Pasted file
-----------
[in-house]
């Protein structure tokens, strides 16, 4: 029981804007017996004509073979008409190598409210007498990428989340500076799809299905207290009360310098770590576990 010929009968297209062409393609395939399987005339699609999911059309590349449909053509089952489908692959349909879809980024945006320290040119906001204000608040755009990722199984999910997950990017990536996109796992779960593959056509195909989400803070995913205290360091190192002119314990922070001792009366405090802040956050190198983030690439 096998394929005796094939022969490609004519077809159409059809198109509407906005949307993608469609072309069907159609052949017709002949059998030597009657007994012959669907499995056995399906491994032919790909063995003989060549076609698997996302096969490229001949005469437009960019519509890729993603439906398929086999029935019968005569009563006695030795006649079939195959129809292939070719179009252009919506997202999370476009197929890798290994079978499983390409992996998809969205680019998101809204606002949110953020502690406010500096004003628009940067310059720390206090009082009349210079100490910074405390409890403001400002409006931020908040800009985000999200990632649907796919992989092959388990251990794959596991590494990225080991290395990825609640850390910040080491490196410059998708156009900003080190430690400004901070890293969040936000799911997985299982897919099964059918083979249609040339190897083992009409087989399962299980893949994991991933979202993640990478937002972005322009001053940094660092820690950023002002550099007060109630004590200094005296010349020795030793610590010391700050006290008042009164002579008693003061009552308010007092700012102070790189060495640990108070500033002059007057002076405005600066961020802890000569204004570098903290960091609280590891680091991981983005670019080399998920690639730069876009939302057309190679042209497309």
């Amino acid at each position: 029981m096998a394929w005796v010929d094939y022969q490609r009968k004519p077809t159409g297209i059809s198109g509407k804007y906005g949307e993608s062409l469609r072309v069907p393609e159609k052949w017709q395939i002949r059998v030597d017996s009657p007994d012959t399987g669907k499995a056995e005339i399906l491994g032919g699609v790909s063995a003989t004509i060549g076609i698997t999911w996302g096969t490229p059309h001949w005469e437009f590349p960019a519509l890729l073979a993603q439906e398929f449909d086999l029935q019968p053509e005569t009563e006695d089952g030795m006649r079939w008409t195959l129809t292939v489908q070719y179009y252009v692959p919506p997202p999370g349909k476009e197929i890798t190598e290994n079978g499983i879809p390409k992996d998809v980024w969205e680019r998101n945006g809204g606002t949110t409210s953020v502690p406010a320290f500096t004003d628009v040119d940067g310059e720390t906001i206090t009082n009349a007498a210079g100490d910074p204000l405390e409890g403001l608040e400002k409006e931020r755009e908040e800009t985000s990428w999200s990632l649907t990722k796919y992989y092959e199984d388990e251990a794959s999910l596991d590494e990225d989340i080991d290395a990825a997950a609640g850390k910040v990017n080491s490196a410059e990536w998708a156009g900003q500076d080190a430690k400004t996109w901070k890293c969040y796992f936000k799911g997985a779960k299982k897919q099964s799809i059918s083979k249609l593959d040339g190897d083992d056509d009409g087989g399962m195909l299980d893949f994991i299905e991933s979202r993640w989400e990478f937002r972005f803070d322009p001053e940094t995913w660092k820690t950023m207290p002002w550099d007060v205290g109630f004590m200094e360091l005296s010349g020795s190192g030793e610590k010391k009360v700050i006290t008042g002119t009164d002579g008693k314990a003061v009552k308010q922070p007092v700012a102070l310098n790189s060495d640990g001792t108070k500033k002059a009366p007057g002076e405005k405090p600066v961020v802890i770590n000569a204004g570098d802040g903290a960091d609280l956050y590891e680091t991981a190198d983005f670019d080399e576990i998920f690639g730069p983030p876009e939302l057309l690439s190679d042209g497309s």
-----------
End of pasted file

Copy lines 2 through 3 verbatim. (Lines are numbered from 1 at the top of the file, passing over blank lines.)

């Protein structure tokens, strides 16, 4: 029981804007017996004509073979008409190598409210007498990428989340500076799809299905207290009360310098770590576990 010929009968297209062409393609395939399987005339699609999911059309590349449909053509089952489908692959349909879809980024945006320290040119906001204000608040755009990722199984999910997950990017990536996109796992779960593959056509195909989400803070995913205290360091190192002119314990922070001792009366405090802040956050190198983030690439 096998394929005796094939022969490609004519077809159409059809198109509407906005949307993608469609072309069907159609052949017709002949059998030597009657007994012959669907499995056995399906491994032919790909063995003989060549076609698997996302096969490229001949005469437009960019519509890729993603439906398929086999029935019968005569009563006695030795006649079939195959129809292939070719179009252009919506997202999370476009197929890798290994079978499983390409992996998809969205680019998101809204606002949110953020502690406010500096004003628009940067310059720390206090009082009349210079100490910074405390409890403001400002409006931020908040800009985000999200990632649907796919992989092959388990251990794959596991590494990225080991290395990825609640850390910040080491490196410059998708156009900003080190430690400004901070890293969040936000799911997985299982897919099964059918083979249609040339190897083992009409087989399962299980893949994991991933979202993640990478937002972005322009001053940094660092820690950023002002550099007060109630004590200094005296010349020795030793610590010391700050006290008042009164002579008693003061009552308010007092700012102070790189060495640990108070500033002059007057002076405005600066961020802890000569204004570098903290960091609280590891680091991981983005670019080399998920690639730069876009939302057309190679042209497309």
């Amino acid at each position: 029981m096998a394929w005796v010929d094939y022969q490609r009968k004519p077809t159409g297209i059809s198109g509407k804007y906005g949307e993608s062409l469609r072309v069907p393609e159609k052949w017709q395939i002949r059998v030597d017996s009657p007994d012959t399987g669907k499995a056995e005339i399906l491994g032919g699609v790909s063995a003989t004509i060549g076609i698997t999911w996302g096969t490229p059309h001949w005469e437009f590349p960019a519509l890729l073979a993603q439906e398929f449909d086999l029935q019968p053509e005569t009563e006695d089952g030795m006649r079939w008409t195959l129809t292939v489908q070719y179009y252009v692959p919506p997202p999370g349909k476009e197929i890798t190598e290994n079978g499983i879809p390409k992996d998809v980024w969205e680019r998101n945006g809204g606002t949110t409210s953020v502690p406010a320290f500096t004003d628009v040119d940067g310059e720390t906001i206090t009082n009349a007498a210079g100490d910074p204000l405390e409890g403001l608040e400002k409006e931020r755009e908040e800009t985000s990428w999200s990632l649907t990722k796919y992989y092959e199984d388990e251990a794959s999910l596991d590494e990225d989340i080991d290395a990825a997950a609640g850390k910040v990017n080491s490196a410059e990536w998708a156009g900003q500076d080190a430690k400004t996109w901070k890293c969040y796992f936000k799911g997985a779960k299982k897919q099964s799809i059918s083979k249609l593959d040339g190897d083992d056509d009409g087989g399962m195909l299980d893949f994991i299905e991933s979202r993640w989400e990478f937002r972005f803070d322009p001053e940094t995913w660092k820690t950023m207290p002002w550099d007060v205290g109630f004590m200094e360091l005296s010349g020795s190192g030793e610590k010391k009360v700050i006290t008042g002119t009164d002579g008693k314990a003061v009552k308010q922070p007092v700012a102070l310098n790189s060495d640990g001792t108070k500033k002059a009366p007057g002076e405005k405090p600066v961020v802890i770590n000569a204004g570098d802040g903290a960091d609280l956050y590891e680091t991981a190198d983005f670019d080399e576990i998920f690639g730069p983030p876009e939302l057309l690439s190679d042209g497309s």